SACRAMENTO — State Workfare officials, hoping to keep young women from becoming dependent on welfare, are launching a drive to persuade teen-age mothers to stay in school while the state pays the cost of caring for their children.
The goal of the campaign is to recruit high school-age welfare mothers to volunteer for the state's new Workfare program long before their children reach the age of 6, the mandatory time of enrollment. Early participation in Workfare, the Deukmejian Administration hopes, will give these teen-agers the education they need to find jobs, avoid a second teen-age pregnancy and escape a lifetime on welfare.
"Teen-age pregnancy is providing us with almost an unlimited supply of new welfare recipients," said Carl Williams, who heads the Workfare program. "They should be learning how to read and write, not learning how to change diapers."
Amy Loomis, director of a teen counseling center in San Francisco, agreed: "The best contraceptive is a good report card," she said. "Doing well in school and seeing a future for themselves is a motivation for not having a second child too early."
The push to get mothers as young as 13 back into the classroom illustrates the changing nature of California's welfare system, which until recently has done little more than maintain families at a subsistence level.
Under Workfare, which is designed to move people off aid and into paying jobs, able-bodied recipients with children age 6 and over are required to go to school, receive job training or perform public service jobs in exchange for their welfare checks. The state pays for child-care services and transportation for all participants in the program, formally known as Greater Avenues for Independence (GAIN).
Organizations to Help
"Now (with Workfare) we have a way of arranging child care, which is the main barrier keeping these mothers from going to school," said Williams, a deputy director of the Department of Social Services.
To reach mothers under the age of 19 who receive Aid to Families with Dependent Children and need child care assistance, state officials have enlisted the help of organizations such as Planned Parenthood and Teen-Age Parenting and Pregnancy, which provide counseling and other services for teen-age mothers.
Loomis, who heads the government-funded Teen-Age Parenting and Pregnancy center, said she welcomed the state's offer to provide much-needed money for child care. Many teen-agers who would like to continue with their educations, she said, are now forced to leave school because they have no other way of caring for their children.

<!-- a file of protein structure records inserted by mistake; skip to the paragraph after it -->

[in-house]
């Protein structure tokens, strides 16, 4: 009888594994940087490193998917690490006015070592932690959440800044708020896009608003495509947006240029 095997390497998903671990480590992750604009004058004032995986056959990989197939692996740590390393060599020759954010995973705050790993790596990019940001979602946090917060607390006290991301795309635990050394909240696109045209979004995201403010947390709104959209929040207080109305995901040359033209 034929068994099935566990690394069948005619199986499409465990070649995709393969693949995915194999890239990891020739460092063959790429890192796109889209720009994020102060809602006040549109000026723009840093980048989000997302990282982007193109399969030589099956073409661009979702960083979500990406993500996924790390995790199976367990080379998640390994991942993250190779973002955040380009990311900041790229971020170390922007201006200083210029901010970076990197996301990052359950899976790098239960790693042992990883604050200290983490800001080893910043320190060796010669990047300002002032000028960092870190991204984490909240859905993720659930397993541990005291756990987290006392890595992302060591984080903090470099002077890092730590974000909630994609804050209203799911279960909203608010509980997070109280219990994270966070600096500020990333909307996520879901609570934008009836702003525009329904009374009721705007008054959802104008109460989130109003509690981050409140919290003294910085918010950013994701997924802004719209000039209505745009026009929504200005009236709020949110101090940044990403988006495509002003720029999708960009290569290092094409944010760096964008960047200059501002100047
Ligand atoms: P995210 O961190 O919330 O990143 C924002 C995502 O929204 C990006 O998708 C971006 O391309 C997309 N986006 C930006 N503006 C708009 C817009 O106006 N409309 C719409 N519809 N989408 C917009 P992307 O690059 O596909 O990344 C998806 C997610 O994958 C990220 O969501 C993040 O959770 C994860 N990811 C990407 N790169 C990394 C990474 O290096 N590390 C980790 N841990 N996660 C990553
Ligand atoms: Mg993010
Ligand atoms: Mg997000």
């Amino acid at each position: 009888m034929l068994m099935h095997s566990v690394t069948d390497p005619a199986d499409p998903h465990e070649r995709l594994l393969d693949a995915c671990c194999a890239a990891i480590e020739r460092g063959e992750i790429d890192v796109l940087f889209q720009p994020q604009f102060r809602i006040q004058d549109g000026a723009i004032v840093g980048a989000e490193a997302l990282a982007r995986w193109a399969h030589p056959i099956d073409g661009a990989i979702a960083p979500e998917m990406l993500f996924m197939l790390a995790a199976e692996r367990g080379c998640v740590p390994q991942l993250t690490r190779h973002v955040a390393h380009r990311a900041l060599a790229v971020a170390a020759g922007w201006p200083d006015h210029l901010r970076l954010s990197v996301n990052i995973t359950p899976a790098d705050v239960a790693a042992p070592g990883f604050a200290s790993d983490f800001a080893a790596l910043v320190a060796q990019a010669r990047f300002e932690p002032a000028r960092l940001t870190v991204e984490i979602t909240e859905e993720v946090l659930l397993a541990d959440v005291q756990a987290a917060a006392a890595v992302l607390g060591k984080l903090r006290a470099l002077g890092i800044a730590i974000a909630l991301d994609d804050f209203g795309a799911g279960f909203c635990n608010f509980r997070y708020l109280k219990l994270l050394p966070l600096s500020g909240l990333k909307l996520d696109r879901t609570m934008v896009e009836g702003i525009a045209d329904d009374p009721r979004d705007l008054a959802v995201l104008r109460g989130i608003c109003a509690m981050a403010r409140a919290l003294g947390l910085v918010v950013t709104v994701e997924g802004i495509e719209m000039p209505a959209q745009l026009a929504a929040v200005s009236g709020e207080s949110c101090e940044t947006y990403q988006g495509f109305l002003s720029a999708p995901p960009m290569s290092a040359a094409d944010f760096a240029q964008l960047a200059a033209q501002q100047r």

"We see kids dropping out of school every day because they don't have child care," she said.
According to Williams, teen-age parenthood places a considerable burden on the welfare system and contributes to the problem of illiteracy among aid recipients.
Nationwide, the school dropout rate for teen-age mothers is 80%. In 1985, U.S. taxpayers spent $16.6 billion on welfare, food stamps and medical care for families that were started when the mother was a teen-ager, according to a recent article in the New England Journal of Human Services.
Remain on Welfare
In California, 60% of the women on aid who are now under the age of 30 first began receiving assistance as teen-agers, Williams said. Not only have most of these mothers remained on public aid for many years, they also have never received the education they need to enter the working world, he said.
A recent study of welfare applicants and recipients in California indicated that 57% of those on welfare lack the basic skills that would enable them to find and keep a job. The same study found that 52% of those surveyed did not finish the 12th grade and that 43% never obtained a high school diploma or its equivalent.
"If you start combining the teen-age pregnancy problem and the school dropout problem you're looking at our caseload," Williams said. "We're not dealing with a bunch of isolated problems--teen-age pregnancy, dropouts, lack of child care, lack of relevant vocational training--they're all interrelated."
The state will kick off its campaign to attract teen-age volunteers for Workfare with three conferences around the state in May to explain the program to counselors and professionals who work with young mothers.
The recruiting drive will begin in the 11 counties that already operate Workfare programs and will spread to other counties as they start their programs. Twenty-two more counties are expected to commence Workfare programs in the coming months and all 58 California counties will be participating by 1990.
Choice of Programs
In most cases, teen-age mothers who volunteer for Workfare will not be placed in regular classes but will have a choice of attending continuation school, taking vocational training or enrolling in an independent study program.